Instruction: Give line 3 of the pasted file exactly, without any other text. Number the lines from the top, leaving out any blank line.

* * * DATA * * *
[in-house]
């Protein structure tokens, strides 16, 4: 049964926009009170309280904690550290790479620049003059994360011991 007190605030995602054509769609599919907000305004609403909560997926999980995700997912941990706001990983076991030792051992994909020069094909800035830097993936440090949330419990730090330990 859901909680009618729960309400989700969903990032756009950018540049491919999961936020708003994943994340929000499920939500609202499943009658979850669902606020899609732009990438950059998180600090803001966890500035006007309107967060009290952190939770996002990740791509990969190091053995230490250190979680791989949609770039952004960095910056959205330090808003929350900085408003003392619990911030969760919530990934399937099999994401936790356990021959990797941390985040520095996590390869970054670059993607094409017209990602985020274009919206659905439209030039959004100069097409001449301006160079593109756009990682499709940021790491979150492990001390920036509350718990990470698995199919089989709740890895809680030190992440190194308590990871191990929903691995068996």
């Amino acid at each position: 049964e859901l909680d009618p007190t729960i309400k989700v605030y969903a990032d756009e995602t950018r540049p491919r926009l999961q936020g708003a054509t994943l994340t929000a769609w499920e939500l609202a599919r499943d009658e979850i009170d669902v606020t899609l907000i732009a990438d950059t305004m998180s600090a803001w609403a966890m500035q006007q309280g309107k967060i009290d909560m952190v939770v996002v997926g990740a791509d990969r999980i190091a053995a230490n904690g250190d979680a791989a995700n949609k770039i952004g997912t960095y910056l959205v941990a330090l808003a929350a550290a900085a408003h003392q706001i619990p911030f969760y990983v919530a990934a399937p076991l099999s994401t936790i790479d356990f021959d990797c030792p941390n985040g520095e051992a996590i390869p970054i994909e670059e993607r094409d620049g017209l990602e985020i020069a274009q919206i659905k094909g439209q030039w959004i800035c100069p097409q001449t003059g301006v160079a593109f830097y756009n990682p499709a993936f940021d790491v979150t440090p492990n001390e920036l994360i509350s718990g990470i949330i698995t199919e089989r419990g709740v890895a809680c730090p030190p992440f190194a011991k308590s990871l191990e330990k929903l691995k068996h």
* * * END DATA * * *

């Amino acid at each position: 049964e859901l909680d009618p007190t729960i309400k989700v605030y969903a990032d756009e995602t950018r540049p491919r926009l999961q936020g708003a054509t994943l994340t929000a769609w499920e939500l609202a599919r499943d009658e979850i009170d669902v606020t899609l907000i732009a990438d950059t305004m998180s600090a803001w609403a966890m500035q006007q309280g309107k967060i009290d909560m952190v939770v996002v997926g990740a791509d990969r999980i190091a053995a230490n904690g250190d979680a791989a995700n949609k770039i952004g997912t960095y910056l959205v941990a330090l808003a929350a550290a900085a408003h003392q706001i619990p911030f969760y990983v919530a990934a399937p076991l099999s994401t936790i790479d356990f021959d990797c030792p941390n985040g520095e051992a996590i390869p970054i994909e670059e993607r094409d620049g017209l990602e985020i020069a274009q919206i659905k094909g439209q030039w959004i800035c100069p097409q001449t003059g301006v160079a593109f830097y756009n990682p499709a993936f940021d790491v979150t440090p492990n001390e920036l994360i509350s718990g990470i949330i698995t199919e089989r419990g709740v890895a809680c730090p030190p992440f190194a011991k308590s990871l191990e330990k929903l691995k068996h």